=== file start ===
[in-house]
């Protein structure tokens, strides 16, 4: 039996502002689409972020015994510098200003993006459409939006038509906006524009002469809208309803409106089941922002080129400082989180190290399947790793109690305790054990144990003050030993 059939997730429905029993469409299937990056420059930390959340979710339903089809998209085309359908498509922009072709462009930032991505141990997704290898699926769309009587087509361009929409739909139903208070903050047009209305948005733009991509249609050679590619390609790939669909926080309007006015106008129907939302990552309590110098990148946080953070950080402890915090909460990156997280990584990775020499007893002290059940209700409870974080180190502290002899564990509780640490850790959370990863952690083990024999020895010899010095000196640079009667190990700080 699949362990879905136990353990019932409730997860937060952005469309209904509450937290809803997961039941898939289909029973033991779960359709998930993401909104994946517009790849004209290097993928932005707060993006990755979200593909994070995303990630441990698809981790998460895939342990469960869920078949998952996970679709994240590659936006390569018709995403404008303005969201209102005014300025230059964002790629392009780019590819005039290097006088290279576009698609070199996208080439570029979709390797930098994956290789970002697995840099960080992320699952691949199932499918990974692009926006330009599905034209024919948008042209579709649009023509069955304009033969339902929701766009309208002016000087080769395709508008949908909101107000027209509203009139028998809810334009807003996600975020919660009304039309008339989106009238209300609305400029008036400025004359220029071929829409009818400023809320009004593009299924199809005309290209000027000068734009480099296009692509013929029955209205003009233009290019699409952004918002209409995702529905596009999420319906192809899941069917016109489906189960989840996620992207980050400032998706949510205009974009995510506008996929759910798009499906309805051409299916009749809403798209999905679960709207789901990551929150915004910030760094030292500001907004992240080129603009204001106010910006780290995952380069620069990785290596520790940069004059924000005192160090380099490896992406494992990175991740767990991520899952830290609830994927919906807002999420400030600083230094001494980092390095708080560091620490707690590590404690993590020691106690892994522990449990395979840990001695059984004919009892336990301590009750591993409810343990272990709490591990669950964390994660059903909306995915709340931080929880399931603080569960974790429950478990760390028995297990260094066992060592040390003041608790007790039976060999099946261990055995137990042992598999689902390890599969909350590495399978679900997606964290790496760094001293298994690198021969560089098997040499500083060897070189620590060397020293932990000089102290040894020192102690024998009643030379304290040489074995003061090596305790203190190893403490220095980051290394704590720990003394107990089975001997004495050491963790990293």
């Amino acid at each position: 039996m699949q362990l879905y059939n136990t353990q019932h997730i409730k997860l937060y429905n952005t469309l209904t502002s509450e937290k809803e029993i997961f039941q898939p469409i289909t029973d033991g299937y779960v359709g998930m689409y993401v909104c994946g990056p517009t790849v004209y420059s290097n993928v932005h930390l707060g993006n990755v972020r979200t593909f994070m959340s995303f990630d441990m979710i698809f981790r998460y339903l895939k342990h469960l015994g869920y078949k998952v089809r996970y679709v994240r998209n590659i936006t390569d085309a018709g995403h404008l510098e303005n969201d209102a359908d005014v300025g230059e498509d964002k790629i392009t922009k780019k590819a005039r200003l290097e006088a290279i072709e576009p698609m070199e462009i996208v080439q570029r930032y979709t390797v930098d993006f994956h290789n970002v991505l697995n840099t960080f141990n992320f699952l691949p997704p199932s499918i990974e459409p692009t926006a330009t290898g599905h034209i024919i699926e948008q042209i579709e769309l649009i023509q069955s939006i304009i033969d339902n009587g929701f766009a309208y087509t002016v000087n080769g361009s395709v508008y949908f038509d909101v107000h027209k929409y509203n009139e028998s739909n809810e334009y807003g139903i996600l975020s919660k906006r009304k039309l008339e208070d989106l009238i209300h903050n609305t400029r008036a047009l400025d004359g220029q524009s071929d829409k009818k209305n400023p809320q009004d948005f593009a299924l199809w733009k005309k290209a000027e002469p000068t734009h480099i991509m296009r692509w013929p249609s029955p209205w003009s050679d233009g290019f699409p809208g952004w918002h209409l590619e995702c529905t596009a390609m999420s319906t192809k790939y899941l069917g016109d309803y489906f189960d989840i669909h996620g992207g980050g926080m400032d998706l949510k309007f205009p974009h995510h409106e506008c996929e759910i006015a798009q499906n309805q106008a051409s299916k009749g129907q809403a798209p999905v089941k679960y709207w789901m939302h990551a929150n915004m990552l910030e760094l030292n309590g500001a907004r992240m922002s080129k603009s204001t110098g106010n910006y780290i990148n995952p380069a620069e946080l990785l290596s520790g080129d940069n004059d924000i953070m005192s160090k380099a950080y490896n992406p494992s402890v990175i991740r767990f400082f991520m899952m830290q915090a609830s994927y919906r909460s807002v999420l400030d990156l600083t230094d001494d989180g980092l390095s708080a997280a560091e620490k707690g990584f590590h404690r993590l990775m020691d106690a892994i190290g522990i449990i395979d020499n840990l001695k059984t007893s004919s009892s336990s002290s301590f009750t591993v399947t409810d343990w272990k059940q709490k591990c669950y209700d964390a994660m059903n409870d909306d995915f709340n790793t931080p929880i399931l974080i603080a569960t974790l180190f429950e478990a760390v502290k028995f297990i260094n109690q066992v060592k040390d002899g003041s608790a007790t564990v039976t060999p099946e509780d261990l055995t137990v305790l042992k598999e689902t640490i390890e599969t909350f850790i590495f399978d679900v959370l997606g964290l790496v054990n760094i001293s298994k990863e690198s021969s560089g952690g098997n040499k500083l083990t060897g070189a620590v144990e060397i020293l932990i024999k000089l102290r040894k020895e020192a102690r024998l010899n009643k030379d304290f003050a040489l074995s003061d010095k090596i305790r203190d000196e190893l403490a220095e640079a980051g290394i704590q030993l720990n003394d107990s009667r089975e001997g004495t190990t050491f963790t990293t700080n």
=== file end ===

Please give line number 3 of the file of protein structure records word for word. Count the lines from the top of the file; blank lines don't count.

């Amino acid at each position: 039996m699949q362990l879905y059939n136990t353990q019932h997730i409730k997860l937060y429905n952005t469309l209904t502002s509450e937290k809803e029993i997961f039941q898939p469409i289909t029973d033991g299937y779960v359709g998930m689409y993401v909104c994946g990056p517009t790849v004209y420059s290097n993928v932005h930390l707060g993006n990755v972020r979200t593909f994070m959340s995303f990630d441990m979710i698809f981790r998460y339903l895939k342990h469960l015994g869920y078949k998952v089809r996970y679709v994240r998209n590659i936006t390569d085309a018709g995403h404008l510098e303005n969201d209102a359908d005014v300025g230059e498509d964002k790629i392009t922009k780019k590819a005039r200003l290097e006088a290279i072709e576009p698609m070199e462009i996208v080439q570029r930032y979709t390797v930098d993006f994956h290789n970002v991505l697995n840099t960080f141990n992320f699952l691949p997704p199932s499918i990974e459409p692009t926006a330009t290898g599905h034209i024919i699926e948008q042209i579709e769309l649009i023509q069955s939006i304009i033969d339902n009587g929701f766009a309208y087509t002016v000087n080769g361009s395709v508008y949908f038509d909101v107000h027209k929409y509203n009139e028998s739909n809810e334009y807003g139903i996600l975020s919660k906006r009304k039309l008339e208070d989106l009238i209300h903050n609305t400029r008036a047009l400025d004359g220029q524009s071929d829409k009818k209305n400023p809320q009004d948005f593009a299924l199809w733009k005309k290209a000027e002469p000068t734009h480099i991509m296009r692509w013929p249609s029955p209205w003009s050679d233009g290019f699409p809208g952004w918002h209409l590619e995702c529905t596009a390609m999420s319906t192809k790939y899941l069917g016109d309803y489906f189960d989840i669909h996620g992207g980050g926080m400032d998706l949510k309007f205009p974009h995510h409106e506008c996929e759910i006015a798009q499906n309805q106008a051409s299916k009749g129907q809403a798209p999905v089941k679960y709207w789901m939302h990551a929150n915004m990552l910030e760094l030292n309590g500001a907004r992240m922002s080129k603009s204001t110098g106010n910006y780290i990148n995952p380069a620069e946080l990785l290596s520790g080129d940069n004059d924000i953070m005192s160090k380099a950080y490896n992406p494992s402890v990175i991740r767990f400082f991520m899952m830290q915090a609830s994927y919906r909460s807002v999420l400030d990156l600083t230094d001494d989180g980092l390095s708080a997280a560091e620490k707690g990584f590590h404690r993590l990775m020691d106690a892994i190290g522990i449990i395979d020499n840990l001695k059984t007893s004919s009892s336990s002290s301590f009750t591993v399947t409810d343990w272990k059940q709490k591990c669950y209700d964390a994660m059903n409870d909306d995915f709340n790793t931080p929880i399931l974080i603080a569960t974790l180190f429950e478990a760390v502290k028995f297990i260094n109690q066992v060592k040390d002899g003041s608790a007790t564990v039976t060999p099946e509780d261990l055995t137990v305790l042992k598999e689902t640490i390890e599969t909350f850790i590495f399978d679900v959370l997606g964290l790496v054990n760094i001293s298994k990863e690198s021969s560089g952690g098997n040499k500083l083990t060897g070189a620590v144990e060397i020293l932990i024999k000089l102290r040894k020895e020192a102690r024998l010899n009643k030379d304290f003050a040489l074995s003061d010095k090596i305790r203190d000196e190893l403490a220095e640079a980051g290394i704590q030993l720990n003394d107990s009667r089975e001997g004495t190990t050491f963790t990293t700080n």